Maria Popova Scholarship for Homecoming to Purpose
The Maria Popova Scholarship for Homecoming to Purpose, an award of $5,000, celebrates the courage and clarity of purpose involved in making a major life change—quitting a job, relocating, dropping out of a program in another field—to formally pursue a passion for design writing and criticism.
Maria Popova is a writer, whose site Brain Pickings presents her writings on a wide range of topics, spanning art, design, science, technology, philosophy, history, politics, psychology, sociology, ecology, anthropology, and more.
On founding the scholarship, Maria Popova comments: “There’s hardly anything more heartening than choosing to follow one’s calling, but it can also be profoundly daunting as it requires a leap of faith away from the security of established paths. This scholarship is an assurance, both in spirit and in modest financial practicality, for those who long to pursue design criticism but need to make a major life change in order to do so, whether it’s relocating to New York City or leaving another field of study or completely reconstructing their career trajectory.”
To apply for the scholarship, students describe what it was about their former career, location or discipline that they wanted to change and what they are most excited about going on to achieve through earning an MA in Design Research, Writing and Criticism.
Samira Jain, 2016 Scholarship Recipient:
Samira is a design thinker from New Delhi, India. Her interest lies in exploring the applications of design research in non-design scenarios. During her stint as an innovation consultant, she worked on an assortment of interesting design challenges in a myriad of industries. Some of her projects included: redesigning employee experience by understanding the issues of heterogeneous groups working in a pharmaceutical company, remodeling service experience for a laundry service, integrating fun and play to advice low income school kids on nutrition, and devising launch strategy for a local coffee company amongst a largely tea-drinking population. She has extensively worked in the area of financial inclusion and hopes to continue her work in the field. She truly believes that stakeholder-centered approach to problem solving is a key to a lot of challenges faced by humanity today.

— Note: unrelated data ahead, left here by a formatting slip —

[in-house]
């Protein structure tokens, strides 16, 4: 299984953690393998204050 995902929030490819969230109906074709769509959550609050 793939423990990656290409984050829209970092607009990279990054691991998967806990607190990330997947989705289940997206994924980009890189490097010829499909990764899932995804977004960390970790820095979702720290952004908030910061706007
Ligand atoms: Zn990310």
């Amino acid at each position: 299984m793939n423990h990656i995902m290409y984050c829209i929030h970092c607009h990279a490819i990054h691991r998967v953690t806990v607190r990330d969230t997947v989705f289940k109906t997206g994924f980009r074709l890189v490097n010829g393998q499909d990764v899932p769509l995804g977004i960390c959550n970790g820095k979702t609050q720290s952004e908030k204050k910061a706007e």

Mariam Aldhahi, 2015 Scholarship Recipient:
Mariam is a writer, researcher and designer. Fascinated by the role design plays in shaping urban development, Mariam has dedicated her thesis work to the emergence of the Design District as a manufactured community and its impact upon the economy, politics and diversity of an urban setting. She has worked with Rockwell Group, Travel and Leisure, Princeton Architectural Press, Storefront for Art and Architecture, and the Wolfsonian Museum on strategy and marketing efforts to in-depth design writing. She is also a contributing author to BioArt, a book that examines the intersection of art and biology, published by Thames & Hudson UK in 2015.
Anne Quito, 2014 Scholarship Recipient:
Anne Quito is a New York-based design writer, art director, and a design reporter at Quartz. She has spoken about public sector design at TEDGlobal in Oxford, TEDxPhoenix, AIGA DC, and the CDC. Anne was a member of the curatorial team for “Spontaneous Interventions” and organized a celebrated interactive exhibit at the Museum of Arts and Design called “Take One/Leave One” that was featured in The Atlantic. Anne’s writing has been featured in Designers and Books, Design Observer, and Core 77. At SVA, she has written about the neon Pepsi sign in Long Island City, a profile on the brand director of the Museum of Sex, and bouts of ontological discomfort at lovely five-star hotels in Bangkok. Her thesis research on the branding of South Sudan reflects interests in graphic design, social anthropology, humor, and national identity, as well as her stamina for politics and long-haul flights.